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Human papillomavirus infection in papillomas and nondiseased respiratory sites of patients with recurrent respiratory papillomatosis using the polymerase chain reaction.

Authors
  • Smith, E M
  • Pignatari, S S
  • Gray, S D
  • Haugen, T H
  • Turek, L P
Type
Published Article
Journal
Archives of otolaryngology--head & neck surgery
Publication Date
May 01, 1993
Volume
119
Issue
5
Pages
554–557
Identifiers
PMID: 8387317
Source
Medline
License
Unknown

Abstract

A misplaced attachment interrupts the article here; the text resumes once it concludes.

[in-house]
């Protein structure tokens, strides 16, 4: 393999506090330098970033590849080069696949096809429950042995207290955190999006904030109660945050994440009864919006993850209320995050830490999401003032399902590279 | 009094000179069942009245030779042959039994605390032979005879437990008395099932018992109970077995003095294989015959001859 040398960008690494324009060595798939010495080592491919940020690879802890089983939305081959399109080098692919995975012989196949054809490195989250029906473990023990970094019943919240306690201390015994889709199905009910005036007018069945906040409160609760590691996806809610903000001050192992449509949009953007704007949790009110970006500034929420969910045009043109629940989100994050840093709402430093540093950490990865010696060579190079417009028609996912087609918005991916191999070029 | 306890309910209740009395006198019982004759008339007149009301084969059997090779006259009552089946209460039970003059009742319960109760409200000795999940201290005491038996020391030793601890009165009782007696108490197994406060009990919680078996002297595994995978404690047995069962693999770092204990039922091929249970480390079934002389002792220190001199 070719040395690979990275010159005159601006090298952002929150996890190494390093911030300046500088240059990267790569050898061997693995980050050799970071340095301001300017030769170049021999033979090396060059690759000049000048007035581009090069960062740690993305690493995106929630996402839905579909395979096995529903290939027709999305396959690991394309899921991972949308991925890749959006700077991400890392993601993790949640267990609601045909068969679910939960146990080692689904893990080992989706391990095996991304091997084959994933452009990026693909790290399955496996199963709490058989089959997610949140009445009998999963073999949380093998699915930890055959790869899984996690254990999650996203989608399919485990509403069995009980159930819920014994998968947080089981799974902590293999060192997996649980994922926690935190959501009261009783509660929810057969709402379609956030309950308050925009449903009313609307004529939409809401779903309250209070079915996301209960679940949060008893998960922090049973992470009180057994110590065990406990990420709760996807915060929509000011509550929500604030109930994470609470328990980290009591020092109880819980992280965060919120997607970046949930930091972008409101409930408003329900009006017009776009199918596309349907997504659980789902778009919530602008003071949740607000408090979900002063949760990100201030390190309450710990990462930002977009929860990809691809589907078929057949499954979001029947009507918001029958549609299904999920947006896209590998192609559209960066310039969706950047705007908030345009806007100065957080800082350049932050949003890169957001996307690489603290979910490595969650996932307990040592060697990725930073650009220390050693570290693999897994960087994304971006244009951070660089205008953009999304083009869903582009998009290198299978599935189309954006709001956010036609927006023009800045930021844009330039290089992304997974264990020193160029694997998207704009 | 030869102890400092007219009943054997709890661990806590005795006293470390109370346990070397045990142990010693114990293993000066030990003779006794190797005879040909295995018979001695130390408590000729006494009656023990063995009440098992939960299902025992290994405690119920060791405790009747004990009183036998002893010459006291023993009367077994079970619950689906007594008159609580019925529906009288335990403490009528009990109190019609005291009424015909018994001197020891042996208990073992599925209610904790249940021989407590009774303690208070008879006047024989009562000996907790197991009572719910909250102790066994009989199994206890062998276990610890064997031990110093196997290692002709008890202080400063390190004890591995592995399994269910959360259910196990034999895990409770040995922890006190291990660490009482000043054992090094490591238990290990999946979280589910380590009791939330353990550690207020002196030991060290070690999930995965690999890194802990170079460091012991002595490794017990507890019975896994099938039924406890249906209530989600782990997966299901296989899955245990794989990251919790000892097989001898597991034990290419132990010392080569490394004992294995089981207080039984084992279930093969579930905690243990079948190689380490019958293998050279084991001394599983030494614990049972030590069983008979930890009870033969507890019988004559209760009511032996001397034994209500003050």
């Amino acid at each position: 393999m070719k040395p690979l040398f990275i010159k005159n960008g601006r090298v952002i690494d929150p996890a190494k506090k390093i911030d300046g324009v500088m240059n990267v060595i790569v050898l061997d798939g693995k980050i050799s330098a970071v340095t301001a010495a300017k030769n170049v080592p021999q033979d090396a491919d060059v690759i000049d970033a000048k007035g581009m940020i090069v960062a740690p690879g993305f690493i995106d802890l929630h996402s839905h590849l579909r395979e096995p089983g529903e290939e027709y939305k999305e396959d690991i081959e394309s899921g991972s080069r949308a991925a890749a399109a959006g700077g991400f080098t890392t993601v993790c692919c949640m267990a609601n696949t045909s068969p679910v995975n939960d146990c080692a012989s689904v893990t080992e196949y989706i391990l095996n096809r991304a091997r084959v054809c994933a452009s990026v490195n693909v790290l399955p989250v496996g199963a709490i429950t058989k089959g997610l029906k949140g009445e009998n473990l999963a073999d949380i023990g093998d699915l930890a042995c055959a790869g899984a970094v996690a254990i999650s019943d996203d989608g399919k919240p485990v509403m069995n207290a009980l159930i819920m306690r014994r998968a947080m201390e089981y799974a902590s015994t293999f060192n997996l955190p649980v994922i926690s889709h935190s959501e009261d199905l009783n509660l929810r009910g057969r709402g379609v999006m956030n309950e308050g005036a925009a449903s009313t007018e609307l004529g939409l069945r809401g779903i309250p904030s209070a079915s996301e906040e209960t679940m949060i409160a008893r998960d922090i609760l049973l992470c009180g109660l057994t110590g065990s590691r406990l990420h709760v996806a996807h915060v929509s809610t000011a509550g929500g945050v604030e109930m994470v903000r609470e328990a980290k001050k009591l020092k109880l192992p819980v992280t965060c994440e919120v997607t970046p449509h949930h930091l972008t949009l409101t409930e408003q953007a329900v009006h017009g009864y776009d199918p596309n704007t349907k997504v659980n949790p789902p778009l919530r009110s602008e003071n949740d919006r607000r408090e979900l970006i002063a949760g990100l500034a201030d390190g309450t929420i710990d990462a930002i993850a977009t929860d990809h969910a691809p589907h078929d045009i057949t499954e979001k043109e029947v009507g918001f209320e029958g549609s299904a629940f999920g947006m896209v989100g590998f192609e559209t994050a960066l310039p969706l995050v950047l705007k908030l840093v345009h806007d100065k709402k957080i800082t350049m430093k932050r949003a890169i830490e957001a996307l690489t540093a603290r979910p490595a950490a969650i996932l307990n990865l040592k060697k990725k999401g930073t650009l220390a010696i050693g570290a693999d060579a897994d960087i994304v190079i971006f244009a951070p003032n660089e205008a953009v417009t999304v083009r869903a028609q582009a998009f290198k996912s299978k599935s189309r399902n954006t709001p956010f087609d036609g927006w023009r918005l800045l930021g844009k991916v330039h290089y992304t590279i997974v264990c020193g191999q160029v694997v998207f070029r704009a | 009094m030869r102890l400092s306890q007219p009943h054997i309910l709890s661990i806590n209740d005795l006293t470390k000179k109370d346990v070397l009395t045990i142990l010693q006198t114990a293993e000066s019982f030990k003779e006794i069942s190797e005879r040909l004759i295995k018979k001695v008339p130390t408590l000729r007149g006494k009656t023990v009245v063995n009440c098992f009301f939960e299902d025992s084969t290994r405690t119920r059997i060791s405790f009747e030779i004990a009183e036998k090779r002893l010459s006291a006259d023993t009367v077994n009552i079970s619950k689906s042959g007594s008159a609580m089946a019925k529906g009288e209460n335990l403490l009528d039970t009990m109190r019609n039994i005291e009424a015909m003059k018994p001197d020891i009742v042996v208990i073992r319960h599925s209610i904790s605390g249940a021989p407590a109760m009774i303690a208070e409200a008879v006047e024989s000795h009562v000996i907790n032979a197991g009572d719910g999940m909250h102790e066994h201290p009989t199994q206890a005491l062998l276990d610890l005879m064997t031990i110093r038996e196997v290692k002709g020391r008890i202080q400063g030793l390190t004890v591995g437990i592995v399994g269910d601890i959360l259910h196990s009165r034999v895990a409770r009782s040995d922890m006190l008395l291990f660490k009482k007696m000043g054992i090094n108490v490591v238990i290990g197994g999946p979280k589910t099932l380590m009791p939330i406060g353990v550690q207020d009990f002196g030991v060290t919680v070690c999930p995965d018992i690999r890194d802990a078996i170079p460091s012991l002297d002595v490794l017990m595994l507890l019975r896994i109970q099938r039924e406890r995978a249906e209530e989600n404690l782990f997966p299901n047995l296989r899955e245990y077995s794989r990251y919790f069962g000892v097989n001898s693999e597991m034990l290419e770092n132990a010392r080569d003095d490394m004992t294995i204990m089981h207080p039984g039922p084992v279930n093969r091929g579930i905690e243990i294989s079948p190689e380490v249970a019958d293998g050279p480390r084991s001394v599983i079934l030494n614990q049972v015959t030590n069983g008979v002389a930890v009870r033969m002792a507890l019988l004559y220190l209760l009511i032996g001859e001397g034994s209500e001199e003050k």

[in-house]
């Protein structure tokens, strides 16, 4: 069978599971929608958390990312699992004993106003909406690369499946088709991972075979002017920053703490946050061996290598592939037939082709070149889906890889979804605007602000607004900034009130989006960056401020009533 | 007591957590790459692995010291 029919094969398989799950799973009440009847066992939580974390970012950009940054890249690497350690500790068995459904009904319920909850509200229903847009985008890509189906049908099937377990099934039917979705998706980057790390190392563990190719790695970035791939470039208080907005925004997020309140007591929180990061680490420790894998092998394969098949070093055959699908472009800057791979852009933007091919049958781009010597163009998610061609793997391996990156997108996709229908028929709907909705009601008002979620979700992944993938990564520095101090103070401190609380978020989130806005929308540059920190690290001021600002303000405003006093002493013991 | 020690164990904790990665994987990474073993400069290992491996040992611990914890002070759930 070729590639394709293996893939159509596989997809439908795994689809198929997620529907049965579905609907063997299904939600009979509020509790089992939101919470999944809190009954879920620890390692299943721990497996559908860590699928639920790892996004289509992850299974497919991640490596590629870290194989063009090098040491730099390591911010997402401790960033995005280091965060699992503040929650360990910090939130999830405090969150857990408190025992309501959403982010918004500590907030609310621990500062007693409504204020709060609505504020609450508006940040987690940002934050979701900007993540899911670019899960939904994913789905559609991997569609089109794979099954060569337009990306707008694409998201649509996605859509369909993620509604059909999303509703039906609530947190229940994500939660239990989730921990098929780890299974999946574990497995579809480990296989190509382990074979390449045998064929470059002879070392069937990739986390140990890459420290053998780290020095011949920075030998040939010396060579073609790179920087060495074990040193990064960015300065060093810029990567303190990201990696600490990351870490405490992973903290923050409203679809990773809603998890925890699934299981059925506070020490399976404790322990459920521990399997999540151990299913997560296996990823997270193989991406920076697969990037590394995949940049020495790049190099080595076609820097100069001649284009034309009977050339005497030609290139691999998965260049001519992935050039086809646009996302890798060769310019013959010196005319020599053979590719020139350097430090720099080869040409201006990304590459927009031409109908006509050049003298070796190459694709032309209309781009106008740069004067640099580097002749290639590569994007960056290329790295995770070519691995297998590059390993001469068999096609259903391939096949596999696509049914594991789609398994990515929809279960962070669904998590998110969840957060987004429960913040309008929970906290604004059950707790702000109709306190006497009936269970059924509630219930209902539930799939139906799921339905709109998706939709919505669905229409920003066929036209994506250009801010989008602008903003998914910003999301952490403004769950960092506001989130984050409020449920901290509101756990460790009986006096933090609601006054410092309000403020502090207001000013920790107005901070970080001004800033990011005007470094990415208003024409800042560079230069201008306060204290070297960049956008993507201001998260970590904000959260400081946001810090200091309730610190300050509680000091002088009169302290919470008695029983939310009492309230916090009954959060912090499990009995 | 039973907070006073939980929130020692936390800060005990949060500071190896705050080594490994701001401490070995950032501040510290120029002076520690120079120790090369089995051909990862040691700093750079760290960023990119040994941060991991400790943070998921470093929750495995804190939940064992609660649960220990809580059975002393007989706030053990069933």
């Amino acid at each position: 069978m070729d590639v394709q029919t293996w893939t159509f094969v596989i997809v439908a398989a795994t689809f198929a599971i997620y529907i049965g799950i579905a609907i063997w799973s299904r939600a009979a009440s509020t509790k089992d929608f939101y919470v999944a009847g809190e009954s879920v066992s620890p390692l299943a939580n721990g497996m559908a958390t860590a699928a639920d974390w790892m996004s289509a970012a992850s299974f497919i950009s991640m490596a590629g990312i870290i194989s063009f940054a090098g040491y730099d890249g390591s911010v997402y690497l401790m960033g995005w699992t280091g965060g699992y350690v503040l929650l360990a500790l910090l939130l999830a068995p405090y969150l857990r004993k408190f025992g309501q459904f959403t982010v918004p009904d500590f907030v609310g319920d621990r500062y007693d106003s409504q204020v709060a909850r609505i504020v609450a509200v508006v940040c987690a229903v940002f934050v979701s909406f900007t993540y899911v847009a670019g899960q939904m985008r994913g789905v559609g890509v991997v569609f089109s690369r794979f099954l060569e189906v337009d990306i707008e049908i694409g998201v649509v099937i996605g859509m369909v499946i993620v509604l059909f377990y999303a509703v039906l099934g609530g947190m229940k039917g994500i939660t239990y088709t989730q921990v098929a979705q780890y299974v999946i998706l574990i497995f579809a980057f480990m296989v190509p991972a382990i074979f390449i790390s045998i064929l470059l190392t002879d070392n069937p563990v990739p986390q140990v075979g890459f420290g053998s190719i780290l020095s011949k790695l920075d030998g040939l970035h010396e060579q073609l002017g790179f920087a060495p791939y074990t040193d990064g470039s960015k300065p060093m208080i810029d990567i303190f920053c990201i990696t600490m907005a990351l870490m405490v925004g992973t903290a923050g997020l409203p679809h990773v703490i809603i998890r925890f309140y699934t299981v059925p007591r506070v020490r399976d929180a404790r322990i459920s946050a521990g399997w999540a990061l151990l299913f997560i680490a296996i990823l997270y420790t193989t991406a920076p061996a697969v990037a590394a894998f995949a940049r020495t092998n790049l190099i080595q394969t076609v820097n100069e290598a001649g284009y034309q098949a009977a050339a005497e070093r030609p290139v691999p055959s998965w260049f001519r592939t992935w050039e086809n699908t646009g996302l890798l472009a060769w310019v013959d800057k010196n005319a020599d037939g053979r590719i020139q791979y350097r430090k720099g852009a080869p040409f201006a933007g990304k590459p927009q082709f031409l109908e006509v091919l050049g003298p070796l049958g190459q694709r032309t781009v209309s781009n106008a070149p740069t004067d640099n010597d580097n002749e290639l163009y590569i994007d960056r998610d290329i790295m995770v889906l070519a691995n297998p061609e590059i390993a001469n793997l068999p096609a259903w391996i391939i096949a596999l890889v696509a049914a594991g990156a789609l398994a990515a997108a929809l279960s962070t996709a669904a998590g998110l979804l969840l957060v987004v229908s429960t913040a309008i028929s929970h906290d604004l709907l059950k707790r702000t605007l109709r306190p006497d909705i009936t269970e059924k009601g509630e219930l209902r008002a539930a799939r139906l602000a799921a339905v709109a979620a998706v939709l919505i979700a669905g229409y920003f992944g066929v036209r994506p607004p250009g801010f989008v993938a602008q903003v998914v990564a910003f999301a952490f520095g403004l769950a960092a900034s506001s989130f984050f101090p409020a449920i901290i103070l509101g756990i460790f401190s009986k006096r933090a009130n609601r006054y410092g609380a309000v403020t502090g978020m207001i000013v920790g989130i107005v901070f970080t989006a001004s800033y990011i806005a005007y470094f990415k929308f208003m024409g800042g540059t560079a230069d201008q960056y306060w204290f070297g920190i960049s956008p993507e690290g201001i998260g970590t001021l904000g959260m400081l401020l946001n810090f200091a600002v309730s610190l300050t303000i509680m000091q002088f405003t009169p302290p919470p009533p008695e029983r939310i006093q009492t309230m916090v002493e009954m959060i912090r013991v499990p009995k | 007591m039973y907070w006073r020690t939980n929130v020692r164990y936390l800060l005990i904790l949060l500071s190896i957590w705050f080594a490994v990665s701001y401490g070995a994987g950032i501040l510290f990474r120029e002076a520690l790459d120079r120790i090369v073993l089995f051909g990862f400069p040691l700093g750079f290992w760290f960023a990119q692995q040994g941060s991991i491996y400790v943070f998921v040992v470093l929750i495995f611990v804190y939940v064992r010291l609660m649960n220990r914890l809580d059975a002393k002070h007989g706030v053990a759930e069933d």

We examined human papillomavirus (HPV) infection in biopsy specimens and cellular scrapes that were taken from respiratory papillomas and six nondiseased sites from the respiratory tract of seven patients. Human papillomavirus was detected by polymerase chain reaction amplification, followed by DNA hybridization with probes for specific HPV types. All papillomas (100.0%, n = 5) were positive only for HPV type 6 or 11. In the nondiseased site specimens, 61.3% (19/31) of the specimens were positive, again only for HPV type 6 or 11. Among the nondiseased site specimens from the cervical trachea, intrathoracic trachea, and bronchus, 80% to 100% were HPV positive compared with only 25% to 50% of HPV infection detected in the nasopharynx, posterior tonsillar pillar, and aryepiglottic fold. These results support the tenet that HPV infection is present in clinically normal respiratory tract tissue and that the reservoir site of reinfection is more commonly in the lower airway. However, patients with upper-airway involvement were more likely to be diagnosed as having severe disease.

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